by Kabir Nagpal
First things first, runners up in London and the hosts for next year’s Olympic Games are ready to stage a very important test event. Seeded no.2, Japan will want to have a perfect dress rehearsal for both operations and athletes’ targets – while making sure they push hard to turn last year’s silver into gold.
The 2019 ITTF World Tour Bulgaria Open winner Tomokazu Harimoto will be the perfect speed demon to attack opponents in Tokyo, while his teammates Maharu Yoshimura and Koki Niwa swing the pace of the match to their liking. There will also be enough experience to complement their youthful exuberance with Jun Mizutani and Takuya Jin completing the line-up.
Having secured the bronze medal at the 2018 ITTF Team World Cup in London, the men’s team for Korea Republic will have seasoned players in the guise of Jeoung Youngsik and Lee Sangsu leading the side. Both Youngsik and Sangsu have been efficient in playing together this year and have side by side excelled for Korea Republic.
The full squad will also field Lim Jonghoon as well as Jang Woojin and Cho Daesong, in hopes to boost their world ranking of number four, as well as make a stake for the final team to play at the Olympic Games next year.
Unable to qualify from the group stages in London, this time Sweden will need to cope with the absence of Mattias Falck in Tokyo. The target of leaving a mark on the proceedings in Japan will not waiver no matter the opponents they come across; their grit and ability to turn games around is something for their worthy opponents to take note.
Kristian Karlsson and Jon Persson will have 2019 ITTF Challenge Croatia Open champion Anton Källberg for company. Sadly, after suffering a shoulder injury, upcoming prodigy Truls Moregard will not be able to line-up for the world no.5 team. Instead, the right handed attacking player, Elias Ranefur will replace him and bring his ‘crouched Dimitrij Ovtcharov’ backhand style of serving to help his national side.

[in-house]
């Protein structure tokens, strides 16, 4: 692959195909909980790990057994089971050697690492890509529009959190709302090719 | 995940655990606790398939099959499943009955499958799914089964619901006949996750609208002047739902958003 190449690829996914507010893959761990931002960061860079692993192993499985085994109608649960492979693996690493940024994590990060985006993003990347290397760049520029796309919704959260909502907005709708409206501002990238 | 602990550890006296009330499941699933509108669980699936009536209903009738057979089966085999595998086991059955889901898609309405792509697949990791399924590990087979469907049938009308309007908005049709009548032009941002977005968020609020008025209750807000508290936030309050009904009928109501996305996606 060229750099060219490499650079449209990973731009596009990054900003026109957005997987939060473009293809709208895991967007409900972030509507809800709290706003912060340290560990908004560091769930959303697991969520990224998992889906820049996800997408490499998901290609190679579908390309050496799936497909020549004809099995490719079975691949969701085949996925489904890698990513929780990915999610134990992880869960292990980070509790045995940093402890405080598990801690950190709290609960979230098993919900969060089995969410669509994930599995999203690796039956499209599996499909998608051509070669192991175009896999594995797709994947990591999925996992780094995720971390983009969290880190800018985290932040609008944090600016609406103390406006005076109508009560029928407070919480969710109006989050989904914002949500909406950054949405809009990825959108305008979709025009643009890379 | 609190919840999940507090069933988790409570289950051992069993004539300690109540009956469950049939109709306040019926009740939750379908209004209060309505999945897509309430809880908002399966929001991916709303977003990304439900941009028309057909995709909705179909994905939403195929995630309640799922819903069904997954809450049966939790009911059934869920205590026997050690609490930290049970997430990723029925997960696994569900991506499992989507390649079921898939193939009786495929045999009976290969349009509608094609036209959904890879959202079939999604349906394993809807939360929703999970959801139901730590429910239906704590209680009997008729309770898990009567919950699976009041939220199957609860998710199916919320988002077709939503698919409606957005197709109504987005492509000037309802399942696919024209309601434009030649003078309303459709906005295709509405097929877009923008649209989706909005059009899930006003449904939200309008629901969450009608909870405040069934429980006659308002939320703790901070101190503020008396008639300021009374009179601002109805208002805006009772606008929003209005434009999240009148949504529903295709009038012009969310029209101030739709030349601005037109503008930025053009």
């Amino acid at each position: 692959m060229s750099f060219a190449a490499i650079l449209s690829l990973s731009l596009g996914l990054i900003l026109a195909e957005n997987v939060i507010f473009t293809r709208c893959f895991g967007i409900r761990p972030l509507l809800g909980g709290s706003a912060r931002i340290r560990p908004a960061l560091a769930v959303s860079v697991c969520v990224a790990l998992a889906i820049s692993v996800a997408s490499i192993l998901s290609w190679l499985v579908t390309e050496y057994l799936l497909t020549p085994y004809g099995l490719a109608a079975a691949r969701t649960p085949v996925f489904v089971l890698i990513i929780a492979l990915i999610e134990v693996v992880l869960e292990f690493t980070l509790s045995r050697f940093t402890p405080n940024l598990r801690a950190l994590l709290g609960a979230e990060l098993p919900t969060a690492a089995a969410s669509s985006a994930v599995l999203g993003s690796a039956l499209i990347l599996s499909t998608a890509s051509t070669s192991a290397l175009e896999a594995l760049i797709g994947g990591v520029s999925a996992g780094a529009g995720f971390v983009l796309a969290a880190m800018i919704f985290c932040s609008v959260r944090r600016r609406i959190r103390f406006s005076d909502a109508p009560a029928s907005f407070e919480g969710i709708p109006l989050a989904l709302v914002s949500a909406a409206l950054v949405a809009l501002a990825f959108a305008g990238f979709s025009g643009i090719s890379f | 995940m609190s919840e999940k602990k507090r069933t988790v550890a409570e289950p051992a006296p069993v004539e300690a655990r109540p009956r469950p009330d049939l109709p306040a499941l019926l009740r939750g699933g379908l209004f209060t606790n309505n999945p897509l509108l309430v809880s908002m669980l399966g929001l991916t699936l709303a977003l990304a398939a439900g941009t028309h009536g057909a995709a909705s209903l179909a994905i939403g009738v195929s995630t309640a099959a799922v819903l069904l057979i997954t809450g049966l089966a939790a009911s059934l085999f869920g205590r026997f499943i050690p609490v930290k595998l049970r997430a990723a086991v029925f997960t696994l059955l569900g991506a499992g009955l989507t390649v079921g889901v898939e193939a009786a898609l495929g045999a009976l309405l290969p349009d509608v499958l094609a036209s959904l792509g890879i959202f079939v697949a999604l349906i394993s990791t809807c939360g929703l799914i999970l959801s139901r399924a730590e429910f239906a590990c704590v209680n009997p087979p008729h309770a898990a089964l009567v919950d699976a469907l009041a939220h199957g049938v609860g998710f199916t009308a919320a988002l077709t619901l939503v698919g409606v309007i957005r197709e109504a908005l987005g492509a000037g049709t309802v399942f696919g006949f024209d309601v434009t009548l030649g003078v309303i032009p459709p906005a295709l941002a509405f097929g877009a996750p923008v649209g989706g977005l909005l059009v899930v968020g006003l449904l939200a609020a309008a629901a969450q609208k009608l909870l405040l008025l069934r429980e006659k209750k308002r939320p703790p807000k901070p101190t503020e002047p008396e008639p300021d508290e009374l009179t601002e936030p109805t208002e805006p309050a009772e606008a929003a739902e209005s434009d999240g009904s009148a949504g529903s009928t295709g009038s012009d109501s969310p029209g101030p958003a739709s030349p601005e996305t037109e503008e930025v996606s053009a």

Previous edition’s hosts, England are about to play in Japan against the very best the sport has to offer. In light of this, they have sent forth a very strong side of their own, hoping to move onto a higher finish than the bronze medal they shared with Korea Republic in 2018.
The world no.9 team includes 19 year old Tom Jarvis alongside Paul Drinkhall, Liam Pitchford and Sam Walker, the trio that against all the odds secured bronze at the Perfect 2016 World Team Championships in Kuala Lumpur. Despite the lack of 2018 home support, it would be highly disrespectful for anyone to rule out the English side making a similarly deep venture in this year’s Team World Cup.
Another huge team of European challengers comes from Austria, who did not attend last year’s festivities in London for this tournament. Following their fifth place finish in the Liebherr 2018 World Championships, they are now in the running to cause a major upset from the group stages onwards.
The veteran of multiple European Championships, Robert Gardos leads the line for Austria who will also have the experience of Olympians Daniel Habesohn and Stefan Fegerl, as well as the new under 21 Austrian star Andreas Levenko.
Last but not least, the world no. 7 ranked team, Chinese Taipei will consider themselves strong outsiders if their best athletes are in form in Japan next week. After earning his first ITTF World Tour men’s singles title at the 2019 Czech Open in Olomouc, Lin Yun-Ju will be one to watch out for throughout this tournament.
A ninth place finish at the Liebherr 2018 World Championships, Chinese Taipei is making a return to the Team World Cup this time. They have nothing short of the quarter-finals in their sights. Assisting the efforts of their star Lin, will be his former doubles’ partner Liao Cheng-Ting, 2008 World Junior Championships winner Chen Chien‐An plus youngsters Peng Wang‐Wei and Wang Tai‐Wei.